When I challenge something in the Baha’i Faith, I do not mean to be challenging the essence of the Baha’i Faith, because I don’t know what the essence of the Baha’i Faith is. I look at what is or has been. I look at what kinds of choices people are making about what they believe and do—theologically, psychologically, relationally, communally. I am interested in what choices we make and what the implications of those choices are.

So, for example, in my essay “Positive? Negative?”, I wrote about the idea of the sin-covering eye and how the idea functions in Baha’i rhetoric and community. I tried to make it clear I was not claiming that this idea, or this form of this idea, was essential to the Baha’i Faith. I don’t know whether it’s essential or not. I actually think it is largely based on slight and in some cases dubious sources. Nevertheless the idea is deployed in the Baha’i community and Baha’i contexts as if it were essential, and that’s what interests me. What happens if you take that idea as essential? Well, I see problems. And that’s what I write about. I’m not saying that Baha’is have to take it as essential to the Faith or be Baha’is no more. I’m not saying “Believers, your faith demands you adopt crazy ideas, so abandon it or be crazy.” Not at all.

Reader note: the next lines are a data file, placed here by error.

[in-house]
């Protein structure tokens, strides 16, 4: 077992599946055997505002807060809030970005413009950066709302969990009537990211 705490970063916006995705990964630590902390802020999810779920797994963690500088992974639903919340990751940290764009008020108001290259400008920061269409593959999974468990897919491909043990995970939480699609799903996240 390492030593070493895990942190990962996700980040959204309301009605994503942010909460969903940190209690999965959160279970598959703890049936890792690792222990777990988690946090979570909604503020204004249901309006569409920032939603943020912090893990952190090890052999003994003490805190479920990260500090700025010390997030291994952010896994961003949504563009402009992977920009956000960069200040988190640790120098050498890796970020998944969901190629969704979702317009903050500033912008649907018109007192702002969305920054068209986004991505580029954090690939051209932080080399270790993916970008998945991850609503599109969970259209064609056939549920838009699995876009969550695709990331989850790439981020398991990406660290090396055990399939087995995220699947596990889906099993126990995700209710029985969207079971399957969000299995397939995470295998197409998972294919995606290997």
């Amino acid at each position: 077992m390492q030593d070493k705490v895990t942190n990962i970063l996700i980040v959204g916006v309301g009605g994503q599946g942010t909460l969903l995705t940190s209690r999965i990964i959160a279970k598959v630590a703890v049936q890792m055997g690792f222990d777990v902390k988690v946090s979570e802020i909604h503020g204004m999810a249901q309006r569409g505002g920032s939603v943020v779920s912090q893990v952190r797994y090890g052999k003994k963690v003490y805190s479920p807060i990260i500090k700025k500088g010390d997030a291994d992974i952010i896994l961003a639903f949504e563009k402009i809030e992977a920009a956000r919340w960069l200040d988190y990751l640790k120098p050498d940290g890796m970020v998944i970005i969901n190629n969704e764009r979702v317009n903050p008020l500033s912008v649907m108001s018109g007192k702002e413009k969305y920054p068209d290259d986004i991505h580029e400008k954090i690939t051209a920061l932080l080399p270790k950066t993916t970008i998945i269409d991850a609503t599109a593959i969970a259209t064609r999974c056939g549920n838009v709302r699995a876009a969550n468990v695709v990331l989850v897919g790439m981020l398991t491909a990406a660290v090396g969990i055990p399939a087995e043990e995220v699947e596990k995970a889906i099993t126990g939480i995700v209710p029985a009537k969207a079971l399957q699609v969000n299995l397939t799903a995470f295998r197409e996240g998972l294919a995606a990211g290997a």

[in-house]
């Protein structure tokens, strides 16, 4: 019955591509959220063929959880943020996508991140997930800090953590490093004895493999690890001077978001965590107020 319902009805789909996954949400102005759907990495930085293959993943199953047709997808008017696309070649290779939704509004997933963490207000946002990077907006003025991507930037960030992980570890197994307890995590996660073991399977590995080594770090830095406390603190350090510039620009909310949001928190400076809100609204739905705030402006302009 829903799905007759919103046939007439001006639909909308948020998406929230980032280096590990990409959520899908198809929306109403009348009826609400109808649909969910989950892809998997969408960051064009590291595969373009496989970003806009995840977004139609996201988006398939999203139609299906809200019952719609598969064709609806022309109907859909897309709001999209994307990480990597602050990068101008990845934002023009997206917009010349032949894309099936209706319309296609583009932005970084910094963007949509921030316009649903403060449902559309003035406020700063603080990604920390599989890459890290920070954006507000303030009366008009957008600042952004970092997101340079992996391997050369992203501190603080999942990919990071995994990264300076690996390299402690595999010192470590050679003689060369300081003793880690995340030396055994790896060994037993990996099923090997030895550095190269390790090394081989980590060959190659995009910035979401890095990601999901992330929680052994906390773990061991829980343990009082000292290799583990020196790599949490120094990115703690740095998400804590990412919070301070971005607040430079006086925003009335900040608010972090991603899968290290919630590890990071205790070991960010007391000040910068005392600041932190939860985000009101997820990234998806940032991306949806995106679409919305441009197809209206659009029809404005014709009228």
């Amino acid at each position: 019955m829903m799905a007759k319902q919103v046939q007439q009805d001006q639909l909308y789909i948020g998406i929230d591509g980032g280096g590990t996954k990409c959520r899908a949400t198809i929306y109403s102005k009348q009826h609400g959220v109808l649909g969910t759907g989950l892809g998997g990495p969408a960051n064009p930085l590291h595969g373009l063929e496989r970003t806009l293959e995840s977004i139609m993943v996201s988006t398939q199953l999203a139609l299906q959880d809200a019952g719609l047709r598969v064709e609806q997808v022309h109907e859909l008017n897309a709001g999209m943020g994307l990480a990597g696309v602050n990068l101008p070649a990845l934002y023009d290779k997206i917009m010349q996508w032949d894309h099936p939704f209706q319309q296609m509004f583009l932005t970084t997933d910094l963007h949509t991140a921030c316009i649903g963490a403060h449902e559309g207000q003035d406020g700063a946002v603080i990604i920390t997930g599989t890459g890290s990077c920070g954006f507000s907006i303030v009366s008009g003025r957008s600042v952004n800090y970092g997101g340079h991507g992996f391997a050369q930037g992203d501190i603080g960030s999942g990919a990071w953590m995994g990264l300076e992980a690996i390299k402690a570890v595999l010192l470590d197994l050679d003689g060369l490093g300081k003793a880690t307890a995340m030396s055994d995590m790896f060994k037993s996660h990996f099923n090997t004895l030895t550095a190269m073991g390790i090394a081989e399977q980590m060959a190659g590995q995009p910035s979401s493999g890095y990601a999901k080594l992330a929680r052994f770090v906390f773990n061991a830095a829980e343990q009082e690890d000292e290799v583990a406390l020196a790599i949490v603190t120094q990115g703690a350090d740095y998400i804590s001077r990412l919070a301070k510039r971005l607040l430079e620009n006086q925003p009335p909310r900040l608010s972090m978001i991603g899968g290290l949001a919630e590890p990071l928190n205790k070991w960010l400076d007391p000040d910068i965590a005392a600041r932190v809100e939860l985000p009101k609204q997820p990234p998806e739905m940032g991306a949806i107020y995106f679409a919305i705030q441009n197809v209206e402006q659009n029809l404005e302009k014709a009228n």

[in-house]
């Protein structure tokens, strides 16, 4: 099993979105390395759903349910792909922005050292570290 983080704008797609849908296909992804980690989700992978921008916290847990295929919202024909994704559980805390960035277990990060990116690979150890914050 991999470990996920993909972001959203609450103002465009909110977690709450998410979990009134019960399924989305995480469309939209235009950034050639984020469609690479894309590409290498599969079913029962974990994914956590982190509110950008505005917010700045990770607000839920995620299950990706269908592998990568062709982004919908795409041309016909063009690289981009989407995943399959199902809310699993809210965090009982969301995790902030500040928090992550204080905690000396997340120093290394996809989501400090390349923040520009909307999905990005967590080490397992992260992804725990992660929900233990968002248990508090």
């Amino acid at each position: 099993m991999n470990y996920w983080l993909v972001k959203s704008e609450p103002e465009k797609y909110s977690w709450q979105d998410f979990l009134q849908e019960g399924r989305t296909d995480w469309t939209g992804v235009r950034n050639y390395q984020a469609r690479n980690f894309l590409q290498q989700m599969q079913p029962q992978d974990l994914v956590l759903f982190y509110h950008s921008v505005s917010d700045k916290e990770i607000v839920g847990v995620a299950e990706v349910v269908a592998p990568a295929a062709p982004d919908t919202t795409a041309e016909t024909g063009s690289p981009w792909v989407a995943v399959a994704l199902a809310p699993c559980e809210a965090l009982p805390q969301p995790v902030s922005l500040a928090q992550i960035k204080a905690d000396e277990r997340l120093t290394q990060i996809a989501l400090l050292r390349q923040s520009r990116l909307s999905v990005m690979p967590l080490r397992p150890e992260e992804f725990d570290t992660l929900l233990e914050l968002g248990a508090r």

I am saying, “This is what I see and hear; I think it’s worth looking more carefully. Choices are being made and it may be possible and desirable to make different ones.” Only I try to say it more vividly. And I am not a Baha’i. So there is a certain kind of envisioning the possible that I rarely do here because I really can’t. That is up to people who feel a compelling, deep connection to Baha’u’llah and the Baha’i revelation. But I am definitely not out to define the limits of what the Baha’i Faith can be. I’m eager to see Baha’is develop a living faith that is worthy. Go for it.